In 1822, White authorities in Charleston, South Carolina, learned of plans among the city's enslaved and free Black population to lead an armed antislavery rebellion. Among the leaders was a free Black carpenter named Denmark Vesey. After a brief investigation and what some have considered a dubious trial, Vesey and thirty-five others were convicted of attempted insurrection and hanged. Although the rebellion never came to fruition, it nonetheless fueled Black antislavery movements in the United States and elsewhere. To this day, activists, politicians, writers, and scholars debate the significance of the conspiracy, how to commemorate it, and the integrity of the archival records it left behind. Fugitive Movements memorializes this attempted liberation movement with new interpretations of the event as well as comparisons to other Black resistance throughout the Atlantic World—including Africa, the Caribbean, and the Northern United States. This volume situates Denmark Vesey and antislavery rebellion within the current scholarship on abolition that places Black activists at the center of the story. It shows that Black antislavery rebellion in general, and the 1822 uprising by Black Charlestonians in particular, significantly influenced the history of slavery in the Western Hemisphere. The essays collected in this volume explore not only that history, but also the ongoing struggle over the memory of slavery and resistance in the Atlantic World. Manisha Sinha, James L. and Shirley A. Draper Chair in American History at the University of Connecticut and author of The Slave's Cause: A History of Abolition, provides the foreword.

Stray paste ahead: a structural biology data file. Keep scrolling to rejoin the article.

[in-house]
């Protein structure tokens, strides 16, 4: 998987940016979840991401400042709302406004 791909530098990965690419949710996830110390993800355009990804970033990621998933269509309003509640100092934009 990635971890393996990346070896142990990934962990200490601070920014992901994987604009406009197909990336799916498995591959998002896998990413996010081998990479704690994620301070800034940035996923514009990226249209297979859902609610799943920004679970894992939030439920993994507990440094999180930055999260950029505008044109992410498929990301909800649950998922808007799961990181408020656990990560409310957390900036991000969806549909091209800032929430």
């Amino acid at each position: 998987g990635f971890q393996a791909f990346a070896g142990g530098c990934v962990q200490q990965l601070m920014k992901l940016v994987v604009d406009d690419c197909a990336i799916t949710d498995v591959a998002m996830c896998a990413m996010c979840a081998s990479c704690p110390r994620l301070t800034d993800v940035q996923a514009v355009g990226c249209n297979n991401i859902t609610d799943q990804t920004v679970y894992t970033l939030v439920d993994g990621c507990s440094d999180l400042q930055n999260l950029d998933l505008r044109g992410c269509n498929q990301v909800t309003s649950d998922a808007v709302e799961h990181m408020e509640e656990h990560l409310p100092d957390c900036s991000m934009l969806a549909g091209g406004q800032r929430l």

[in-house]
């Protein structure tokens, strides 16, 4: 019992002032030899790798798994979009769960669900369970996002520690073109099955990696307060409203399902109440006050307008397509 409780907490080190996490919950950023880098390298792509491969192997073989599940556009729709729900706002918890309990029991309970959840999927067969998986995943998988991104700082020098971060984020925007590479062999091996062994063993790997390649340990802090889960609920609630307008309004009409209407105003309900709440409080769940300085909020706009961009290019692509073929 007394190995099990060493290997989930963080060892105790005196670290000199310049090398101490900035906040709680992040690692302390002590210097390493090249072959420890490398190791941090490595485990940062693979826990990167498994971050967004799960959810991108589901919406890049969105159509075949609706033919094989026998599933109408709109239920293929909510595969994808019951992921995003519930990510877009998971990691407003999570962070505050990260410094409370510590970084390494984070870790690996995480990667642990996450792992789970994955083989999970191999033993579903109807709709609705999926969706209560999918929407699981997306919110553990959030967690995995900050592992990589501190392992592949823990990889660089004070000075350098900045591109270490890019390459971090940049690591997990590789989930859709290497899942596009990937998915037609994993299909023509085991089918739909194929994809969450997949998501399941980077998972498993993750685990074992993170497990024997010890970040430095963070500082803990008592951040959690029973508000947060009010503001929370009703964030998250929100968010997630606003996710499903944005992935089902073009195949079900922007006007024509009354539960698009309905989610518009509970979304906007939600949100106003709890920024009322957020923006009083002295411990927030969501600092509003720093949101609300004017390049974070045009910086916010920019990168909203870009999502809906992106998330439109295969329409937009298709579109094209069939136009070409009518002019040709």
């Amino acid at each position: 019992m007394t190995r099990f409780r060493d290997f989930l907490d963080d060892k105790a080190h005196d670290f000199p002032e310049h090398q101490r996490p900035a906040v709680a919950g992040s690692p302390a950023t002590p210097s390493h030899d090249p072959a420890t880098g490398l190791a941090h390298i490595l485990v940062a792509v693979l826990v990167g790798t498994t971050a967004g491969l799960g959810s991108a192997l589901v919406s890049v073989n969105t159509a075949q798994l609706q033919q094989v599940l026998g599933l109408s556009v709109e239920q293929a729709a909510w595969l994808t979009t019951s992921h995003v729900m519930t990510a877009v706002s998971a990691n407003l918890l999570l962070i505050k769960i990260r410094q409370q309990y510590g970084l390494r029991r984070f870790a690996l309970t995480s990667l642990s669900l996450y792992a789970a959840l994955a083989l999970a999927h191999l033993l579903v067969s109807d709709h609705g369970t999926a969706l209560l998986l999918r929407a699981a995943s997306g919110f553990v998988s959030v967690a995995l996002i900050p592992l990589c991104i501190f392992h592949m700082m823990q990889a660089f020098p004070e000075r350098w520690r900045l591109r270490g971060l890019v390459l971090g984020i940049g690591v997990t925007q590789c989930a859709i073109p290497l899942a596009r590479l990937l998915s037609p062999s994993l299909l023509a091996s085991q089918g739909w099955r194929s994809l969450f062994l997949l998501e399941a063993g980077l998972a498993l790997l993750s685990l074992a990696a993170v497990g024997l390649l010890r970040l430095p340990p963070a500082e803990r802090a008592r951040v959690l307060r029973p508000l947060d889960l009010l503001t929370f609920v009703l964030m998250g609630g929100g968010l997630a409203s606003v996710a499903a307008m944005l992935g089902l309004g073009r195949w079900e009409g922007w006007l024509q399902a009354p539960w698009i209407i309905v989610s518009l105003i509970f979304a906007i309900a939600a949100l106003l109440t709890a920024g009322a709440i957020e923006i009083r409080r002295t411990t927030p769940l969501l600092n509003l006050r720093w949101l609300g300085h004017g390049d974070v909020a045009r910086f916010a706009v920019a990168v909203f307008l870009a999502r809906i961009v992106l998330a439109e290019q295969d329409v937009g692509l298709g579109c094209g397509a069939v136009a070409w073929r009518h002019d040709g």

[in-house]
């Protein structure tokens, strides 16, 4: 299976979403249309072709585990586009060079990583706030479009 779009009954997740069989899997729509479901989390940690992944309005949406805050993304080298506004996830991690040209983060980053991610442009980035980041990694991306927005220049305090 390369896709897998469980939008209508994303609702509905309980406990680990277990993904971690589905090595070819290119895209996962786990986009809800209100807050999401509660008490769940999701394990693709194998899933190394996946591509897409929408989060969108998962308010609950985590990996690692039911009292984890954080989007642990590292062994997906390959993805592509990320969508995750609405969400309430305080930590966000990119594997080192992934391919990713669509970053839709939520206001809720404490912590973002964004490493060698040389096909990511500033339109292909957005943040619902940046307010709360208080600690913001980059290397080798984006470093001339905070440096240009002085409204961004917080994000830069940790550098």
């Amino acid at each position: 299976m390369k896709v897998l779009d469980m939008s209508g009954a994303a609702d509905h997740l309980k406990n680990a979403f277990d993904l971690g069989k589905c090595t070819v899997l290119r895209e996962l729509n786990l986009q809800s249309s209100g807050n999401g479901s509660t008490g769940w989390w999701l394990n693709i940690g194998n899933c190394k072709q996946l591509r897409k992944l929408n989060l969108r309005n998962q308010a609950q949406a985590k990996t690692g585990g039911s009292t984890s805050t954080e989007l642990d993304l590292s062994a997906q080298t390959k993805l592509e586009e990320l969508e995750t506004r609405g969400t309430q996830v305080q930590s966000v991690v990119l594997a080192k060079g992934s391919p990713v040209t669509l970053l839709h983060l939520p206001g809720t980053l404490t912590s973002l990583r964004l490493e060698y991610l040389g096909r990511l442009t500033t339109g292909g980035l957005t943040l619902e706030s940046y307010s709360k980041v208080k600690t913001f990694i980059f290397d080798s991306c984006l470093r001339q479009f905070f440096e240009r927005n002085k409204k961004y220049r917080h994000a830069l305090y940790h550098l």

Type: BOOK - Published: 2022-01-28 - Publisher: Univ of South Carolina Press
In 1822, White authorities in Charleston, South Carolina, learned of plans among the city's enslaved and free Black population to lead an armed antislavery rebellion. Among the leaders was a free Black carpenter named Denmark Vesey. After a brief investigation and what some have considered a dubious trial, Vesey and
Type: BOOK - Published: 2016-01-28 - Publisher: McFarland
Providing a detailed study of American playwright August Wilson (1945–2005), this collection of new essays explores the development of the author’s ethos across his twenty-five-year creative career—a process that transformed his life as he retraced the lives of his fellow “Africans in America.” While Wilson’s narratives of Pittsburgh and Chicago